Warriors Confident in Quick Reload


On the outside looking in, it would appear the Rochester football team is losing a lot. 

Talon Betts, an all-league and all-area pick last year who racked up all-purpose yards like they were nothing and was a standout at safety, is playing in Cheney for Eastern Washington this fall. Landon Hawes, an all-league standout at quarterback, has also graduated. 

But despite some unproven offensive production, the Warriors return a lot of leaders and playmakers from a strong year last season. 

Four seniors will get action in the backfield for the Warriors this season, and they return over half of their defensive starters. Though Betts and Hawes’ production will be hard to replace with two players, the Warriors have a group of players that can fill in those roles in different ways. 

In coach AJ Easley’s third year at the helm, this is exactly what he envisioned his team would look like. 

“It just builds on itself, the more success you have, the more people want to come out,” Easley said. “When you are successful and do things right, people want to be a part of it. Our middle school numbers are through the roof and our youth programs are through the roof. We’ve gotten more people on board because we’re doing things the right way and building our culture.”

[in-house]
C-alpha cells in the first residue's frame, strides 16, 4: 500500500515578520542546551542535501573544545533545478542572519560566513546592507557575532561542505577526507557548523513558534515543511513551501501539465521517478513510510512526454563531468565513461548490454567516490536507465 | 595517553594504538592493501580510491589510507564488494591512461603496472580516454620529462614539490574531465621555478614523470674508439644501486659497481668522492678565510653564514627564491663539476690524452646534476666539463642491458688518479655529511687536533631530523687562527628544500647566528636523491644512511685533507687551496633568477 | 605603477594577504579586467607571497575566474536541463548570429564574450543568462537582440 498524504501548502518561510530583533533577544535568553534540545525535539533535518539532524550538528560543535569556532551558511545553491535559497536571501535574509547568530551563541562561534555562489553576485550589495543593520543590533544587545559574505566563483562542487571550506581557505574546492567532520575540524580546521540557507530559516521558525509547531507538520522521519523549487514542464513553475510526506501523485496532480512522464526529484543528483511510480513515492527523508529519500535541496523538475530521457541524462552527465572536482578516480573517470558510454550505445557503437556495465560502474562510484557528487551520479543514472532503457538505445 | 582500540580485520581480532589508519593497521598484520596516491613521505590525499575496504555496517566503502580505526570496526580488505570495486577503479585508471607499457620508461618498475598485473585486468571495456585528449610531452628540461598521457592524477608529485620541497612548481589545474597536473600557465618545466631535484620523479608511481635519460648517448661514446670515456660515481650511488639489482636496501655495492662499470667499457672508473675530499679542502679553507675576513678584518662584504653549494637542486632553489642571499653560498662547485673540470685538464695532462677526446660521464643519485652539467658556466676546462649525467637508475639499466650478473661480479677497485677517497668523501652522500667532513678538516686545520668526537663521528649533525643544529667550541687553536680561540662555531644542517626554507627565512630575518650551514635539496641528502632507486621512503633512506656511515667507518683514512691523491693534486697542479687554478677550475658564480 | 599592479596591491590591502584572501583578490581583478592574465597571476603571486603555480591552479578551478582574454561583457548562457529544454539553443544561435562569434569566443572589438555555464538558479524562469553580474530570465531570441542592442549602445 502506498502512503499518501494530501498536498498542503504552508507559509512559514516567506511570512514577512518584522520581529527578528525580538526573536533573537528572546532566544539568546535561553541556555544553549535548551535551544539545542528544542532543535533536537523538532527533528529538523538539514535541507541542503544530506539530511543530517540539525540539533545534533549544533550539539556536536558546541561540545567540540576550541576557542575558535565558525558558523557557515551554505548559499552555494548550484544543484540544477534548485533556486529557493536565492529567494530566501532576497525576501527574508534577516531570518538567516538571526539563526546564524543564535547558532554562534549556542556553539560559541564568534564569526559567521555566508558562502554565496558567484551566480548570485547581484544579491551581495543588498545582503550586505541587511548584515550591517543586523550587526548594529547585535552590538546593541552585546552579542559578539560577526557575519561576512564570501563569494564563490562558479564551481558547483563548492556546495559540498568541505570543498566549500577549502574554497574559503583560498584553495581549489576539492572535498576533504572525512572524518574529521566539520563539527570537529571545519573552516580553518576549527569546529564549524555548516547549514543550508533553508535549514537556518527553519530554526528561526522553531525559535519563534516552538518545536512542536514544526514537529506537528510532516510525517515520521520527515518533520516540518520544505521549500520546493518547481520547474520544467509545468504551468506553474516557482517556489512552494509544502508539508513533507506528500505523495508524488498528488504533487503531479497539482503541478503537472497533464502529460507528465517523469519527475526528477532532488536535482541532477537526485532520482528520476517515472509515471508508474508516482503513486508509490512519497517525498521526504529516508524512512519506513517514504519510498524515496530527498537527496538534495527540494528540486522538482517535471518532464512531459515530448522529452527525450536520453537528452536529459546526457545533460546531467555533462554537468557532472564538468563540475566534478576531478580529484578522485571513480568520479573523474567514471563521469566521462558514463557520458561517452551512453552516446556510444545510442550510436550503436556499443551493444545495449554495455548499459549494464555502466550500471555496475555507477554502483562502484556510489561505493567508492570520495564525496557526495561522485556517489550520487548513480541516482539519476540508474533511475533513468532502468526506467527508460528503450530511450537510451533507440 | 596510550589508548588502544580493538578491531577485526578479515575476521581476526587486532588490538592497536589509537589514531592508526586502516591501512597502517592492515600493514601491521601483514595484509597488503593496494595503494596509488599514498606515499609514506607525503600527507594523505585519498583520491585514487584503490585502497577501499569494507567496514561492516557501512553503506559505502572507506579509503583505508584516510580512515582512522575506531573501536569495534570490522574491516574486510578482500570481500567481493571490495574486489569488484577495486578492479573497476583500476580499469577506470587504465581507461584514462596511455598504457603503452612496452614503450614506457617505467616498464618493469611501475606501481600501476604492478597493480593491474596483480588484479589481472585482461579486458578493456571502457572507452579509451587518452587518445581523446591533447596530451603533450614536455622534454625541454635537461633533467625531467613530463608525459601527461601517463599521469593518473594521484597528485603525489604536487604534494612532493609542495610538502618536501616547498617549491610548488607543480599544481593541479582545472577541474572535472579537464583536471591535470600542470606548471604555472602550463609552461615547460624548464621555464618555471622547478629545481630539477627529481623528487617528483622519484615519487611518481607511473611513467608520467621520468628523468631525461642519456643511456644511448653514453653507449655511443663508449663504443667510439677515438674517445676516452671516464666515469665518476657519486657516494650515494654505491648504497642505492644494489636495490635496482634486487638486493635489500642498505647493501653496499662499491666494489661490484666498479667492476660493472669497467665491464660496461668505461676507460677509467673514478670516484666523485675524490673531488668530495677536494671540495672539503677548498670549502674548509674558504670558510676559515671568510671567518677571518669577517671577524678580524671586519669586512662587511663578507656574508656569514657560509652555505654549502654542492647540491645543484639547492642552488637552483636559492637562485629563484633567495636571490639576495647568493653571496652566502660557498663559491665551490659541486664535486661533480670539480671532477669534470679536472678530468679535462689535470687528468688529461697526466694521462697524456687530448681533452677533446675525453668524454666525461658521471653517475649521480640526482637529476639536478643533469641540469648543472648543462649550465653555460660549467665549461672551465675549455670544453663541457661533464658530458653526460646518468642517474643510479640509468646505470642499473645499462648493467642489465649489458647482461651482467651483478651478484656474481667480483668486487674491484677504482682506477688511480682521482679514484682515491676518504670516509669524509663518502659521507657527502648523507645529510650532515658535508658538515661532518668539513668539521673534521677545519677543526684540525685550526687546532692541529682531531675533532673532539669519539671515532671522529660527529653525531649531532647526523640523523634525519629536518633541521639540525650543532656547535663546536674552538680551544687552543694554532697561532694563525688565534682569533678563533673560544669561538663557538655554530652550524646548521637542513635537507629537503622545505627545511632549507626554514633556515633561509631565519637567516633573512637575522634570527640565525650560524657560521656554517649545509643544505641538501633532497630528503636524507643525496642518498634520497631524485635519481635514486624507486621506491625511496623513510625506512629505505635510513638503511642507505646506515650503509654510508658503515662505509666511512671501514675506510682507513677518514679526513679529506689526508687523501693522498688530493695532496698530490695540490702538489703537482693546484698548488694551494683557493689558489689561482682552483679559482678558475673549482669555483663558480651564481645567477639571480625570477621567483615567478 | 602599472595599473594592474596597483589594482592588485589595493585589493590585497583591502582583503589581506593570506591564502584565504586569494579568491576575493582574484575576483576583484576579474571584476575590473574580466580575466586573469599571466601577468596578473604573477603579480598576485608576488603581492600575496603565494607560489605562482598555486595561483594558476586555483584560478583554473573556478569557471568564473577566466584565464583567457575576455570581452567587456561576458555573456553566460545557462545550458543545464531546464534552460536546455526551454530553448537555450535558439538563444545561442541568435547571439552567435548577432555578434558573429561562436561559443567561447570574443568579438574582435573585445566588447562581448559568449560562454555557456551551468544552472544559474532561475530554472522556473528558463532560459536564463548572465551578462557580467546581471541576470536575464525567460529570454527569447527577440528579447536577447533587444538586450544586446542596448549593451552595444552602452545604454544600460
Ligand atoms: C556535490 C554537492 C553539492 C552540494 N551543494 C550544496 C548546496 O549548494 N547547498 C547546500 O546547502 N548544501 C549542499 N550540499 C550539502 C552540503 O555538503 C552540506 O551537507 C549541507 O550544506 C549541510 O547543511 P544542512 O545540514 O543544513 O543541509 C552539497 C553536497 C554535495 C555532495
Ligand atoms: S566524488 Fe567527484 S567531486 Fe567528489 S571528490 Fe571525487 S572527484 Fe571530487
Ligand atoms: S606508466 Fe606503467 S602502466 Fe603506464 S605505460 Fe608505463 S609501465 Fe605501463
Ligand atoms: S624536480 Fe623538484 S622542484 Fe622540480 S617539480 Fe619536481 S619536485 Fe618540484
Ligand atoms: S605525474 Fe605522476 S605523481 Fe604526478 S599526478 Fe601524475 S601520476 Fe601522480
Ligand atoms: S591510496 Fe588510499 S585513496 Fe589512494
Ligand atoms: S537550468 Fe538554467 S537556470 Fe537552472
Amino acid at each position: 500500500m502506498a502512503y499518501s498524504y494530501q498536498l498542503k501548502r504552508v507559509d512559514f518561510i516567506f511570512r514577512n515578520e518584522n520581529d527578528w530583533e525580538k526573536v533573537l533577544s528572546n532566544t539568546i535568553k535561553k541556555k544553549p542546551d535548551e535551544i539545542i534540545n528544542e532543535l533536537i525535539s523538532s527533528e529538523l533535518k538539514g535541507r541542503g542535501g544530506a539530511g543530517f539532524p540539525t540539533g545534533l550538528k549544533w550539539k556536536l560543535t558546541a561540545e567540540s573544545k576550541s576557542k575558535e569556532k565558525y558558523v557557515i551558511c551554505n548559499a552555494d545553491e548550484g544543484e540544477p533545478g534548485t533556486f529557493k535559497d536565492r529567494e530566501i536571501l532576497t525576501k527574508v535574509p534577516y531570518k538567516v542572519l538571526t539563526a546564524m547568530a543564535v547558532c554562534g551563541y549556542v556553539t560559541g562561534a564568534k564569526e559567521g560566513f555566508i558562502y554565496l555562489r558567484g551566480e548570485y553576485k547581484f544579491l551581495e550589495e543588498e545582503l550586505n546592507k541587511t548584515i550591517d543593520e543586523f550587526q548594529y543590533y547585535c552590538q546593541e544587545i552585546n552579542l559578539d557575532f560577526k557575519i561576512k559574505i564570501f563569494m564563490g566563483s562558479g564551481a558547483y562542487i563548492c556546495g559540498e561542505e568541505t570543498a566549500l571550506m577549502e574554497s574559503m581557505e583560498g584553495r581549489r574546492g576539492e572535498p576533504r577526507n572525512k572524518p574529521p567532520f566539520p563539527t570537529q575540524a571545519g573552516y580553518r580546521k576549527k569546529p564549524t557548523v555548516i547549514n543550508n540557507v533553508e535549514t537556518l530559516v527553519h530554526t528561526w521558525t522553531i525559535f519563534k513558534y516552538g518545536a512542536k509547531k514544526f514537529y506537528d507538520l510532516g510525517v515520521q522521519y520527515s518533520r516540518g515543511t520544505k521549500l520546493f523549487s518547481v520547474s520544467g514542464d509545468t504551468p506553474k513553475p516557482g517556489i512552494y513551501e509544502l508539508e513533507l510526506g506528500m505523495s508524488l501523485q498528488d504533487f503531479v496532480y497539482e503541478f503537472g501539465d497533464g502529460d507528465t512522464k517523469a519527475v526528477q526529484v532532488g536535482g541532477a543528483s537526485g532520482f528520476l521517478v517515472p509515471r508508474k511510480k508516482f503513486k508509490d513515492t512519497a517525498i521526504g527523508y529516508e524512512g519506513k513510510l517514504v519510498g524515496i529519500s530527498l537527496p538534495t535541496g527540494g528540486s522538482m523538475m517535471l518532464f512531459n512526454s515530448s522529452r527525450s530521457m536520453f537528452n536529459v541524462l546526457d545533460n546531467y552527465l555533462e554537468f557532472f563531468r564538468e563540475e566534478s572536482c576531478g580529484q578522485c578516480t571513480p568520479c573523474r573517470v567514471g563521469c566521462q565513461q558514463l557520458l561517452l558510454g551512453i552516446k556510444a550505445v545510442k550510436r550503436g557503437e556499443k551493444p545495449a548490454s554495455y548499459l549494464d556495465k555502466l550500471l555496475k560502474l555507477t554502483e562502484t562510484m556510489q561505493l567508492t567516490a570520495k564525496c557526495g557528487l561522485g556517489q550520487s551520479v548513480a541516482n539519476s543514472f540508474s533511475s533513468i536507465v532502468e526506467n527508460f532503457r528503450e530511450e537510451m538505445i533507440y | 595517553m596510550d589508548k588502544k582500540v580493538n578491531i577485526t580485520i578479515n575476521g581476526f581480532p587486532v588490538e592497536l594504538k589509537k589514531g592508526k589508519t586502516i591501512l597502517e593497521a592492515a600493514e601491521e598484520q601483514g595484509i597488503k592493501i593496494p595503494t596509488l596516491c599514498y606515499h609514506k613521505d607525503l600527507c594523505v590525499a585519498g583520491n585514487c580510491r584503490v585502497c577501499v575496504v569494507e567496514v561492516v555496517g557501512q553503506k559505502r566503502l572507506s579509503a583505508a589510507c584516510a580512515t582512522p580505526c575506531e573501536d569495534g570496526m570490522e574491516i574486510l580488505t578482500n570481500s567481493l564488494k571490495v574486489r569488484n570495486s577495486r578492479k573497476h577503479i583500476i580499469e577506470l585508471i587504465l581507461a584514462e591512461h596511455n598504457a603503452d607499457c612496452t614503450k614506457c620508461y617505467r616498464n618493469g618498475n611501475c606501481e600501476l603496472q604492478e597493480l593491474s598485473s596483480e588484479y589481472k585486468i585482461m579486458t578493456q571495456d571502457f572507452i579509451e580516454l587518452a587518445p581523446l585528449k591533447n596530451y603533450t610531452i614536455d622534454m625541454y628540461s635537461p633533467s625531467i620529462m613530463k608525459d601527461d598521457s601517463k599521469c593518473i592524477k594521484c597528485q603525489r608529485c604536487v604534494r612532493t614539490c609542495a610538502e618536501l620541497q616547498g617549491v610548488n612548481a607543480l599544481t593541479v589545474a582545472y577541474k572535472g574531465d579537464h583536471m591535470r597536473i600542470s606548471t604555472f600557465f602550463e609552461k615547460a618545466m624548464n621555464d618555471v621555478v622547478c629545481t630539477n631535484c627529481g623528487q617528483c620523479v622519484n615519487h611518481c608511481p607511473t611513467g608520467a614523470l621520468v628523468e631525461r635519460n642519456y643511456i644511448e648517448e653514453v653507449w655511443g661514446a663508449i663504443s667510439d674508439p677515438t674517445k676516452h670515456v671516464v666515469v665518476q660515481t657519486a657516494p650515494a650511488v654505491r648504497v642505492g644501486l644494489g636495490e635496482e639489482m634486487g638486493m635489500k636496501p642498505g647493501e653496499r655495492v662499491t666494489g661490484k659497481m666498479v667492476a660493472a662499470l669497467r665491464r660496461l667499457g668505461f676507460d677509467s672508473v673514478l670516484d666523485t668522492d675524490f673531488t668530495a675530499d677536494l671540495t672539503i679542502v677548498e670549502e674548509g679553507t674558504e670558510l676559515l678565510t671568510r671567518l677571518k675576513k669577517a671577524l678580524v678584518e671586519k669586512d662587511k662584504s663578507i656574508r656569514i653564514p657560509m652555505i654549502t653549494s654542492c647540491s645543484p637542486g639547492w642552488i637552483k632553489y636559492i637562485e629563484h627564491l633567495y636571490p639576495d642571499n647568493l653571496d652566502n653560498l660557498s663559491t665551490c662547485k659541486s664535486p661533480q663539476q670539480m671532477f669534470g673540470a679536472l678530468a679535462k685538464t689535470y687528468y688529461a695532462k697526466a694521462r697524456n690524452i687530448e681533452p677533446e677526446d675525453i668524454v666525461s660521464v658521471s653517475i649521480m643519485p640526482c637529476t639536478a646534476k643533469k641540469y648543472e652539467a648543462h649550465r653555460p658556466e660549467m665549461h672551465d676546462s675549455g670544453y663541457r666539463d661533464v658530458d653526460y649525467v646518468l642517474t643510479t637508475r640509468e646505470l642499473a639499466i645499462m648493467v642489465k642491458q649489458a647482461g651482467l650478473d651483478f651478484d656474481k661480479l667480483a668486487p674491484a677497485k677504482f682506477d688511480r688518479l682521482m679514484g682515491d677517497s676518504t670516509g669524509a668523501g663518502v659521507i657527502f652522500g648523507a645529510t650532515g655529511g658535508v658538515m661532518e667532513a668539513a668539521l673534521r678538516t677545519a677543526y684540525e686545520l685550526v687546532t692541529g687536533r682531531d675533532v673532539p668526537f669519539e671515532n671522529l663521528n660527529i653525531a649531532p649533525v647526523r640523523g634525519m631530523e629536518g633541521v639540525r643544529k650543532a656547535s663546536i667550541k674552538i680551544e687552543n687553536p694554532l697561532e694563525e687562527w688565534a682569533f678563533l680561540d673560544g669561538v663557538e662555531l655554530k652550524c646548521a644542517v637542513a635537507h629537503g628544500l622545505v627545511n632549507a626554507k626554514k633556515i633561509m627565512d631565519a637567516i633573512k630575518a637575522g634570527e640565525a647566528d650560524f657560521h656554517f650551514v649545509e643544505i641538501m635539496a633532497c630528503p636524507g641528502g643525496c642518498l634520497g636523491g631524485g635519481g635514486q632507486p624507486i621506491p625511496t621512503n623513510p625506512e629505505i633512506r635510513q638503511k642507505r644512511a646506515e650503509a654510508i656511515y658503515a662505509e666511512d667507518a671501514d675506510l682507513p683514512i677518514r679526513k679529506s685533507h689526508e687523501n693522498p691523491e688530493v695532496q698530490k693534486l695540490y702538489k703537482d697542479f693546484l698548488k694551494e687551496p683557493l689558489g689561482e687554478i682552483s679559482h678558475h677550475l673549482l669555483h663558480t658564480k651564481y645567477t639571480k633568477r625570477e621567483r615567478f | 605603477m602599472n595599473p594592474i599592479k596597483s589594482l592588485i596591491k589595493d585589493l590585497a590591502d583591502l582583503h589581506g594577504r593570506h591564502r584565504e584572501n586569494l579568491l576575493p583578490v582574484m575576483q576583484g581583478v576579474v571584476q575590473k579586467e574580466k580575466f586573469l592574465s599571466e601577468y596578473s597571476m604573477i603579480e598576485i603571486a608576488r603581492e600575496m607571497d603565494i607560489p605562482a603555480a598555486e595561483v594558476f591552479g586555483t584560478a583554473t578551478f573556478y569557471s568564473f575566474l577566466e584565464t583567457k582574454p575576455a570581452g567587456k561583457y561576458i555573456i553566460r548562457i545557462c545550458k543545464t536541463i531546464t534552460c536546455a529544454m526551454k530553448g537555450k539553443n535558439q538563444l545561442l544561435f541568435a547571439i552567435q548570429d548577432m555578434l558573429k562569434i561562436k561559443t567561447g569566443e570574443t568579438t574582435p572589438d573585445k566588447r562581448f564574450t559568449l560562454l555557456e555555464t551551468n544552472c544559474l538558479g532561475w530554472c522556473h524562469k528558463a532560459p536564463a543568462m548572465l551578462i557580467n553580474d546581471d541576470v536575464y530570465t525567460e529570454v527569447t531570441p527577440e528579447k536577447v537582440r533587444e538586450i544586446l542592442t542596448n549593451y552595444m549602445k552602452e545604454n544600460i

Tate Quarnstrom and Brady Baird return and will feature heavily in the backfield, with Baird, in particular, earning high praise for his leadership from Easley. 

On the line, Owen Gillespie and Jaden Nichols will anchor a line that is more experienced than its been in recent memory. Palmer Watt will continue to feature at the fullback spot for the Warriors. 

Returning from injury and fresh off a stellar baseball season, Braden Hartley will also return to the gridiron at wide receiver, giving the Warriors an intriguing outside threat.

No matter the personnel, however, Easley is content with the culture that’s already been built in just three years, and how it could grow this year and beyond. 

“We’re not trying to do anything special, we’re just trying to stick with what we’ve always had,” Easley said.